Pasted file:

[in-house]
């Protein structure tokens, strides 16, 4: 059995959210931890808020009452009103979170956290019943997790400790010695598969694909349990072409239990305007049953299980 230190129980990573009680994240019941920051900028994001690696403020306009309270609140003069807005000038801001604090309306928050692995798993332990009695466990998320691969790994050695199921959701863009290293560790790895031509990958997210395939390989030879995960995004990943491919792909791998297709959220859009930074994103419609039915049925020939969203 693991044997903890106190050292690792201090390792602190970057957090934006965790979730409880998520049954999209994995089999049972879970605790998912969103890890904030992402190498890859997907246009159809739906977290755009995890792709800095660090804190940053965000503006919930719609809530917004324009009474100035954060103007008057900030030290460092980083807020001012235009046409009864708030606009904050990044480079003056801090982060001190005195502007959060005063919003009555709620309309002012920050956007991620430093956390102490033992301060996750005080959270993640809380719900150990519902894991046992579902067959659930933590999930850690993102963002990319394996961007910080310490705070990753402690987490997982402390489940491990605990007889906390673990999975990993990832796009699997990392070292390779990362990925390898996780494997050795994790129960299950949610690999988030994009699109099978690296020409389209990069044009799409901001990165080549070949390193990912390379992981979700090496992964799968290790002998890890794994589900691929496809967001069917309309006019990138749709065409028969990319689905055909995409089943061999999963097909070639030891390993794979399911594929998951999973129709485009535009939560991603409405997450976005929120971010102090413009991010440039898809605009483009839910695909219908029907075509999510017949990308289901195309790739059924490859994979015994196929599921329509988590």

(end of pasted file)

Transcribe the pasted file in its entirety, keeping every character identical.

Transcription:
[in-house]
């Protein structure tokens, strides 16, 4: 059995959210931890808020009452009103979170956290019943997790400790010695598969694909349990072409239990305007049953299980 230190129980990573009680994240019941920051900028994001690696403020306009309270609140003069807005000038801001604090309306928050692995798993332990009695466990998320691969790994050695199921959701863009290293560790790895031509990958997210395939390989030879995960995004990943491919792909791998297709959220859009930074994103419609039915049925020939969203 693991044997903890106190050292690792201090390792602190970057957090934006965790979730409880998520049954999209994995089999049972879970605790998912969103890890904030992402190498890859997907246009159809739906977290755009995890792709800095660090804190940053965000503006919930719609809530917004324009009474100035954060103007008057900030030290460092980083807020001012235009046409009864708030606009904050990044480079003056801090982060001190005195502007959060005063919003009555709620309309002012920050956007991620430093956390102490033992301060996750005080959270993640809380719900150990519902894991046992579902067959659930933590999930850690993102963002990319394996961007910080310490705070990753402690987490997982402390489940491990605990007889906390673990999975990993990832796009699997990392070292390779990362990925390898996780494997050795994790129960299950949610690999988030994009699109099978690296020409389209990069044009799409901001990165080549070949390193990912390379992981979700090496992964799968290790002998890890794994589900691929496809967001069917309309006019990138749709065409028969990319689905055909995409089943061999999963097909070639030891390993794979399911594929998951999973129709485009535009939560991603409405997450976005929120971010102090413009991010440039898809605009483009839910695909219908029907075509999510017949990308289901195309790739059924490859994979015994196929599921329509988590």